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CMAJ. 1994 Jan 15;150(2):177-85.

Helicobacter pylori infection as a cause of gastritis, duodenal ulcer, gastric cancer and nonulcer dyspepsia: a systematic overview.

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Division of Gastroenterology, Dalhousie University, Halifax, NS.



To evaluate current evidence for a causal relation between Helicobacter pylori infection and gastritis, duodenal ulcer, gastric cancer and nonulcer dyspepsia.


A MEDLINE search for articles published in English between January 1983 and December 1992 with the use of MeSH terms Helicobacter pylori, gastritis, duodenal ulcer, gastric cancer, dyspepsia and clinical trial; abstracts were excluded. Six journals and Current Contents were searched manually for pertinent articles published in that time frame.


Original studies with at least 25 patients, case reports and reviews that examined the relation between H. pylori and the four gastrointestinal disorders; 350 articles were on gastritis, 122 on duodenal ulcer, 44 on gastric cancer and 96 on nonulcer dyspepsia.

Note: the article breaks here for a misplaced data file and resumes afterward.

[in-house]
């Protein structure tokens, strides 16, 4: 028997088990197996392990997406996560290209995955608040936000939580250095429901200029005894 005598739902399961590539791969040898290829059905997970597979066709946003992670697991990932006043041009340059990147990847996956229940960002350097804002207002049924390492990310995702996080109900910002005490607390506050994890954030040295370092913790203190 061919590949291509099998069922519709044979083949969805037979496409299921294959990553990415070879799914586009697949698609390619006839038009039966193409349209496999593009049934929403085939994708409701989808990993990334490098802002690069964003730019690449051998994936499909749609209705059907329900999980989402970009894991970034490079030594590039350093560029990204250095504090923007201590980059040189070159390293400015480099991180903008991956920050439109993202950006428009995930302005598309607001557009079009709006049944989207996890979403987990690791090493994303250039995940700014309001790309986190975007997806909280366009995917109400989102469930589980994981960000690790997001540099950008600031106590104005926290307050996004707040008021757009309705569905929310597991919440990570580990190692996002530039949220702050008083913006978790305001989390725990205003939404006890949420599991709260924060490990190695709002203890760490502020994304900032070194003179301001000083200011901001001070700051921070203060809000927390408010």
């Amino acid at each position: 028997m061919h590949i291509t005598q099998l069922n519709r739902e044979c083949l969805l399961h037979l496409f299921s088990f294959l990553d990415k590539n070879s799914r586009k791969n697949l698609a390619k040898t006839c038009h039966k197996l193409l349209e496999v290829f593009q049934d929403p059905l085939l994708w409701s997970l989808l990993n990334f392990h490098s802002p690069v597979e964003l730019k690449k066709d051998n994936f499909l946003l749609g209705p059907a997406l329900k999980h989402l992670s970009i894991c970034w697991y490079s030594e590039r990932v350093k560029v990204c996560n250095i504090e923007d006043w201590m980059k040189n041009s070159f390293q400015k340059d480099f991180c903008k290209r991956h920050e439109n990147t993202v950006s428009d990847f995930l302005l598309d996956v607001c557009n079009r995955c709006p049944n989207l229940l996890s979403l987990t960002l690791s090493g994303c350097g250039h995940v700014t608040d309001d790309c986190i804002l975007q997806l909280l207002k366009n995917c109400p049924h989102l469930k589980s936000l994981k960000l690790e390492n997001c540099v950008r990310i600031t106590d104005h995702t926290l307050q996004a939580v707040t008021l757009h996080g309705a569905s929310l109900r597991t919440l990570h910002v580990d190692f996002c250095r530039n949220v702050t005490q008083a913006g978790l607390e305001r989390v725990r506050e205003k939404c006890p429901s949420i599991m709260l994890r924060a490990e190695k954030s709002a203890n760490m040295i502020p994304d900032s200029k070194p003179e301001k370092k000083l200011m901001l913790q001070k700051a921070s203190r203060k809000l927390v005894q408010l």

The quality of the studies was rated independently on a four-point scale. The strength of the evidence was assessed using a six-point scale for each of the eight established guidelines for determining a causal relation.


There was conclusive evidence of a causal relation between H. pylori infection and histologic gastritis. Koch's postulates for the identification of a microorganism as the causative agent of a disease were fulfilled for H. pylori as a causative agent of gastritis. There was strong evidence that H. pylori is the main cause of duodenal ulcers not induced by nonsteroidal anti-inflammatory drugs, but all of Koch's postulates were not fulfilled. There was moderate epidemiologic evidence of an association between chronic H. pylori infection and gastric cancer. There was a lack of convincing evidence of a causal association between H. pylori and nonulcer dyspepsia.


The evidence supports a strong causal relation between H. pylori infection and gastritis and duodenal ulcer and a moderate relation between such infection and gastric cancer. Further studies are needed to clarify the role of H. pylori in these disorders. Thus far, there is no evidence of a causal relation between H. pylori and nonulcer dyspepsia.

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  • ACP J Club. 1994 May-Jun;120 Suppl 3;62-3.
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